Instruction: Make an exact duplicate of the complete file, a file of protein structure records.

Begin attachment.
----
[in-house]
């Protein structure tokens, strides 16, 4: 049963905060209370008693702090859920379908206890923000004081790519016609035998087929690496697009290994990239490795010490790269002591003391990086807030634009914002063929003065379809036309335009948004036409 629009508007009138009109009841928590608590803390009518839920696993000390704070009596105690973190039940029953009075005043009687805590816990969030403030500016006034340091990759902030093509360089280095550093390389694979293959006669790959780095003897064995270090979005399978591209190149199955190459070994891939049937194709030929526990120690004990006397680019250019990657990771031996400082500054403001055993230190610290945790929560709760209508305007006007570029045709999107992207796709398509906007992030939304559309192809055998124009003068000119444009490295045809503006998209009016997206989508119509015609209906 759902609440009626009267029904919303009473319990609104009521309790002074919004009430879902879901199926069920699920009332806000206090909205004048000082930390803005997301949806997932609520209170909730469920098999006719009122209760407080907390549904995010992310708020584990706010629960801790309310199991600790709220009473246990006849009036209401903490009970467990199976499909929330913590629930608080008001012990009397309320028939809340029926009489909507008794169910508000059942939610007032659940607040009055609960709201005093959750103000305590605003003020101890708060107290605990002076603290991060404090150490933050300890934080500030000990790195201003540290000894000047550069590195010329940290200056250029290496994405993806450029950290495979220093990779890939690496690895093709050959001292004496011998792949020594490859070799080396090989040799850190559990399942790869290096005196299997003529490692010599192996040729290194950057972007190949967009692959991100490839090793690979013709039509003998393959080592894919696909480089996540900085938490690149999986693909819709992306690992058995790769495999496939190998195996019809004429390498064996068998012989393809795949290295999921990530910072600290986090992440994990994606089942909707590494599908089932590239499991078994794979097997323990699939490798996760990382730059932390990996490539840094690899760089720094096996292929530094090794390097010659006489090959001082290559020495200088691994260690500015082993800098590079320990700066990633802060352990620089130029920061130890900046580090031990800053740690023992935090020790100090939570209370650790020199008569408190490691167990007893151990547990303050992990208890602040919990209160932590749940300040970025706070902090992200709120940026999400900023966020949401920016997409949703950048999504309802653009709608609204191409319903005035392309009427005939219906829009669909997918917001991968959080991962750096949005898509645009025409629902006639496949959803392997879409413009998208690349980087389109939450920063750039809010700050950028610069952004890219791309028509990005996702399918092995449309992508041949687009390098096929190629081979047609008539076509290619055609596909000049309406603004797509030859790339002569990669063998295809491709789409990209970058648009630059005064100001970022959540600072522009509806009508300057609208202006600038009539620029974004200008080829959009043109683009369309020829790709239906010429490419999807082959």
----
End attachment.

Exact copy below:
[in-house]
């Protein structure tokens, strides 16, 4: 049963905060209370008693702090859920379908206890923000004081790519016609035998087929690496697009290994990239490795010490790269002591003391990086807030634009914002063929003065379809036309335009948004036409 629009508007009138009109009841928590608590803390009518839920696993000390704070009596105690973190039940029953009075005043009687805590816990969030403030500016006034340091990759902030093509360089280095550093390389694979293959006669790959780095003897064995270090979005399978591209190149199955190459070994891939049937194709030929526990120690004990006397680019250019990657990771031996400082500054403001055993230190610290945790929560709760209508305007006007570029045709999107992207796709398509906007992030939304559309192809055998124009003068000119444009490295045809503006998209009016997206989508119509015609209906 759902609440009626009267029904919303009473319990609104009521309790002074919004009430879902879901199926069920699920009332806000206090909205004048000082930390803005997301949806997932609520209170909730469920098999006719009122209760407080907390549904995010992310708020584990706010629960801790309310199991600790709220009473246990006849009036209401903490009970467990199976499909929330913590629930608080008001012990009397309320028939809340029926009489909507008794169910508000059942939610007032659940607040009055609960709201005093959750103000305590605003003020101890708060107290605990002076603290991060404090150490933050300890934080500030000990790195201003540290000894000047550069590195010329940290200056250029290496994405993806450029950290495979220093990779890939690496690895093709050959001292004496011998792949020594490859070799080396090989040799850190559990399942790869290096005196299997003529490692010599192996040729290194950057972007190949967009692959991100490839090793690979013709039509003998393959080592894919696909480089996540900085938490690149999986693909819709992306690992058995790769495999496939190998195996019809004429390498064996068998012989393809795949290295999921990530910072600290986090992440994990994606089942909707590494599908089932590239499991078994794979097997323990699939490798996760990382730059932390990996490539840094690899760089720094096996292929530094090794390097010659006489090959001082290559020495200088691994260690500015082993800098590079320990700066990633802060352990620089130029920061130890900046580090031990800053740690023992935090020790100090939570209370650790020199008569408190490691167990007893151990547990303050992990208890602040919990209160932590749940300040970025706070902090992200709120940026999400900023966020949401920016997409949703950048999504309802653009709608609204191409319903005035392309009427005939219906829009669909997918917001991968959080991962750096949005898509645009025409629902006639496949959803392997879409413009998208690349980087389109939450920063750039809010700050950028610069952004890219791309028509990005996702399918092995449309992508041949687009390098096929190629081979047609008539076509290619055609596909000049309406603004797509030859790339002569990669063998295809491709789409990209970058648009630059005064100001970022959540600072522009509806009508300057609208202006600038009539620029974004200008080829959009043109683009369309020829790709239906010429490419999807082959």